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“My district, as you said, covers Choctaw, Clarke and Washington County,” Easterbrook said. “The only real state improvement — the last real state improvement in that district was when Joe McCorquodale was Speaker of the House in 1983. They four-laned Highway 43 — four-laned to Thomasville. It stopped there. So you really only have access headed south.”

Easterbrook explained the struggles of recruiting industry to his House district, which includes all of Washington County, most of Choctaw and Clarke Counties, and a portion of Marengo County, all adjacent to the Alabama-Mississippi state line.

“Industry follows infrastructure,” he added. “They like transportation. It’s a huge part of operating expenses. It’s killing rural Alabama — specifically Southwest Alabama. If you look at the map, there is no four-lane access from the Washington County — from I-65 in Mobile, all the way to I-20.”

According to Easterbrook, U.S. Highway 45 would be an ideal improvement for his district. U.S Highway 45 is four-laned from the Alabama-Mississippi state line north to Meridian, Miss., where it connects to Interstates 20 and 59, and then continues north as a major four-lane north-south thoroughfare in Mississippi.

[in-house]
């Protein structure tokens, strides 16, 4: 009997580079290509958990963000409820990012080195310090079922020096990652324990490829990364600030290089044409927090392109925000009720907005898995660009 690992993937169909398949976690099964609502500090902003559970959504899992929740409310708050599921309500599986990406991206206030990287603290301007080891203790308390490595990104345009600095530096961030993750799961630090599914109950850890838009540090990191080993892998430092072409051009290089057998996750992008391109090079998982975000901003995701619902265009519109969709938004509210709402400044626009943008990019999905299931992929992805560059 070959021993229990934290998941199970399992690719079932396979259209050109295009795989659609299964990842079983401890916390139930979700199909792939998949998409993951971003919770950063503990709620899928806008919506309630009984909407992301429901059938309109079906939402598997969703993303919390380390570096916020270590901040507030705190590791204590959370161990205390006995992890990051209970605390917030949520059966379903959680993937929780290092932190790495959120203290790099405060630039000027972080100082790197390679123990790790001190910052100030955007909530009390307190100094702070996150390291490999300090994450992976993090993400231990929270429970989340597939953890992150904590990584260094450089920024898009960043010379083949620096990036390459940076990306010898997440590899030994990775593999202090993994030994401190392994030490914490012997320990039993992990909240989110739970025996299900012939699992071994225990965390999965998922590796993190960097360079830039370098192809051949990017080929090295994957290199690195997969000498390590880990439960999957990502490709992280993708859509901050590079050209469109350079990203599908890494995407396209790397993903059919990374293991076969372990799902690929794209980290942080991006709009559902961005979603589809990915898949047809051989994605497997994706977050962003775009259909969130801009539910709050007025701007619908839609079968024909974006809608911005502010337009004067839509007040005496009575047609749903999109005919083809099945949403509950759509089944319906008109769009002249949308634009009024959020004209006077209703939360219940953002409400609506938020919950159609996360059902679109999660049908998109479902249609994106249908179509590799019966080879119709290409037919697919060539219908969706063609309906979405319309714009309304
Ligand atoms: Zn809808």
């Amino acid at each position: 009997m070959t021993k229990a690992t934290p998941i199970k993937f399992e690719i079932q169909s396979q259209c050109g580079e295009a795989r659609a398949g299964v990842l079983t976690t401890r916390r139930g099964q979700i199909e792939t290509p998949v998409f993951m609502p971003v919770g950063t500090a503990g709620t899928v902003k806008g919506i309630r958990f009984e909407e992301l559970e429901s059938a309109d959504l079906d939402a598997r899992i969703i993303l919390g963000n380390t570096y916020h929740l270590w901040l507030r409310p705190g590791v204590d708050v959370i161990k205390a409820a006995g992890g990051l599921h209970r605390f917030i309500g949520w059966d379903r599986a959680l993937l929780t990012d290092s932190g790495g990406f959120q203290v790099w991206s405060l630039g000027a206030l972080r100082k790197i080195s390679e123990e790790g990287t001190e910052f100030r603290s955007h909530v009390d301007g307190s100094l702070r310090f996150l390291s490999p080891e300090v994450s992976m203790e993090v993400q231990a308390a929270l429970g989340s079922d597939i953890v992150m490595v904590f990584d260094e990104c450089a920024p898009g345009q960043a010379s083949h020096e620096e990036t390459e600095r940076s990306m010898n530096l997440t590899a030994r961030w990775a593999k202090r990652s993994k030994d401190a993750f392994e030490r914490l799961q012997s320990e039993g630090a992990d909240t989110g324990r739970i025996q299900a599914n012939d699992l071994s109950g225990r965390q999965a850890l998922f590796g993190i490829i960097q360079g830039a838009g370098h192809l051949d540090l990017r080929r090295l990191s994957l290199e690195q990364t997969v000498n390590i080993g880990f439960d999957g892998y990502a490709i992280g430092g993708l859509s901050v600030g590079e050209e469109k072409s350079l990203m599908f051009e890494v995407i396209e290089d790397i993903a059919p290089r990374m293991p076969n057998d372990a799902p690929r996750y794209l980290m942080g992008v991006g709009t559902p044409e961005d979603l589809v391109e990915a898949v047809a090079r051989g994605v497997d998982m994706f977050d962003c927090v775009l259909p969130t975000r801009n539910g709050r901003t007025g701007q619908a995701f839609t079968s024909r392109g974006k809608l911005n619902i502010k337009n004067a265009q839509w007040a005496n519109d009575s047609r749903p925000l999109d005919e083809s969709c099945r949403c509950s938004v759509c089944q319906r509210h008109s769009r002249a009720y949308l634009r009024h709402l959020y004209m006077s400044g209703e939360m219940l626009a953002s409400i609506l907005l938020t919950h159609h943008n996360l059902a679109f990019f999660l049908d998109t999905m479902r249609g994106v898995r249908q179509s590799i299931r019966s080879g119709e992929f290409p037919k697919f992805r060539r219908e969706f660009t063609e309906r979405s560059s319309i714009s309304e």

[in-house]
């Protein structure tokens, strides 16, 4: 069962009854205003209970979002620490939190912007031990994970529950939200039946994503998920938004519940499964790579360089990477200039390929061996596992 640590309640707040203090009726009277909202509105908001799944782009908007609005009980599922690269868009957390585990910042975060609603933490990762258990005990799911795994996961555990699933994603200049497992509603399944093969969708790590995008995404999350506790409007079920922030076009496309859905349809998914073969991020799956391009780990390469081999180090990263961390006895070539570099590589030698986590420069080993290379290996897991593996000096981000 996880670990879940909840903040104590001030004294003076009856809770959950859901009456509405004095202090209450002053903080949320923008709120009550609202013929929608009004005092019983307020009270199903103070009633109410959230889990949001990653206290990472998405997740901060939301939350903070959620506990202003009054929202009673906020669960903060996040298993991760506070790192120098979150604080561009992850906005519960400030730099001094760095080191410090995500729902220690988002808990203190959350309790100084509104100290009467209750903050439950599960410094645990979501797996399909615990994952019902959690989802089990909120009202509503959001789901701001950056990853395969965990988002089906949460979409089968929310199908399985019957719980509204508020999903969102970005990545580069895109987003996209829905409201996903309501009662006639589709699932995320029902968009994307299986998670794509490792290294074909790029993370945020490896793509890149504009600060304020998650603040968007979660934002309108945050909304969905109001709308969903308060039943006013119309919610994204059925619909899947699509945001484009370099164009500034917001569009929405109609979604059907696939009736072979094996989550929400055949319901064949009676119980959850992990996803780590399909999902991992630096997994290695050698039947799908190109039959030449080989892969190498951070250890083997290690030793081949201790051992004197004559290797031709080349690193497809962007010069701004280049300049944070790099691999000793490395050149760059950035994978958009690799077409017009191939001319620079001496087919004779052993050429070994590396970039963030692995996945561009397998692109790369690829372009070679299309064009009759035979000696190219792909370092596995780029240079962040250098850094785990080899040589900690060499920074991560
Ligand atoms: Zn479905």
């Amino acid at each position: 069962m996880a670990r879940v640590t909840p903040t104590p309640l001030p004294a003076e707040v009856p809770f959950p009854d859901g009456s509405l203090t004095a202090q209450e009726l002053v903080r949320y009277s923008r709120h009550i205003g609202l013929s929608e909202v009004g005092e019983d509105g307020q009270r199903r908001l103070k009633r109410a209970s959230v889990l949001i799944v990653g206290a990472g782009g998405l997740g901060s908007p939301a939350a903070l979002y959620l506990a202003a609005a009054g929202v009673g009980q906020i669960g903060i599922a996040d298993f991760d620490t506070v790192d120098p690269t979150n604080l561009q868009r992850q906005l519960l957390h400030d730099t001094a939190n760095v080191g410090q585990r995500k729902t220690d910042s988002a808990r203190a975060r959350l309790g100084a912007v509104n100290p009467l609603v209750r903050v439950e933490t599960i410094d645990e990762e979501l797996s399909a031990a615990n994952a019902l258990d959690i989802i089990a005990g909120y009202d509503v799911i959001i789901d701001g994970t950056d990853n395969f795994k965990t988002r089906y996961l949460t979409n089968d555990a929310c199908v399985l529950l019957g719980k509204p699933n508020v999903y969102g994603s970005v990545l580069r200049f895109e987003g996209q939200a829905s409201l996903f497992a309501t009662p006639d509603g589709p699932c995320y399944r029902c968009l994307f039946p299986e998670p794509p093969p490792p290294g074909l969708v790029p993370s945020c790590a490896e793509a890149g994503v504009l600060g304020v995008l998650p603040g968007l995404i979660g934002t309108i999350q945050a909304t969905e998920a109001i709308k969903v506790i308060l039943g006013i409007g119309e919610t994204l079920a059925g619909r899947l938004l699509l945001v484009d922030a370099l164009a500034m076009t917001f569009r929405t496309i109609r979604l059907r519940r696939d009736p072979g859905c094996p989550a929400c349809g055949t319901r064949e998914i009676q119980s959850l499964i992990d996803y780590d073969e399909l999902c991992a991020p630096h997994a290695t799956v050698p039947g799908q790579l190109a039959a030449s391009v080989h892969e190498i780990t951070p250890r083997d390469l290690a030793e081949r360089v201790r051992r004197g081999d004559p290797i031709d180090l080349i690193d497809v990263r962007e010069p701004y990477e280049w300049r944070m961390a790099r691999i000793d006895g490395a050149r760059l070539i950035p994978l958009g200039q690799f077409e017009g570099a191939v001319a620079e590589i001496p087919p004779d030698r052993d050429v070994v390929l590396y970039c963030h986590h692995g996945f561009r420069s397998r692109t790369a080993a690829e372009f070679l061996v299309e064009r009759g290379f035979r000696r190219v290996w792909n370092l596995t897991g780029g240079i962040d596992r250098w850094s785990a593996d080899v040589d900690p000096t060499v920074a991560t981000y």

“Highway 45 is one of those I’m highly interested in,” he said. “It’s the deadliest highway in the state. It’s four-laned from Chicago, Illinois all the way to the Washington County line. In 1992, when they passed the gas bill then, it was written into the law that Highway 45 would be four-laned. The next session, they opened it up and took it out. Highway 45, we had five deaths in December alone. Most of the accidents on Highway 45 were head-on collisions. It is a deadly highway … I think it is because of the highway conditions. If you bottleneck everything down from the four-lane coming all the way in, then the highway is hills and hollows and bad curves everywhere.”

Alabama Department of Transportation highway map, 2019
(ALDOT)

Easterbrook lamented the lack of encouragement he has received from the Ivey administration, noting that he had met with both Alabama Department of Transportation director John Cooper and Gov. Kay Ivey personally, but was informed that despite the public safety elements, those projects did not meet the criteria to be a priority.

“I have met with both,” he explained. “I have not seen the encouragement yet. I met with Mr. Cooper, they talk about a formula they use to choose which road comes first, and obviously, they rank congestion number one. Safety is not a high priority nor rural economic development. If it was, you’d see the money coming out to go to those sites. We don’t see it.”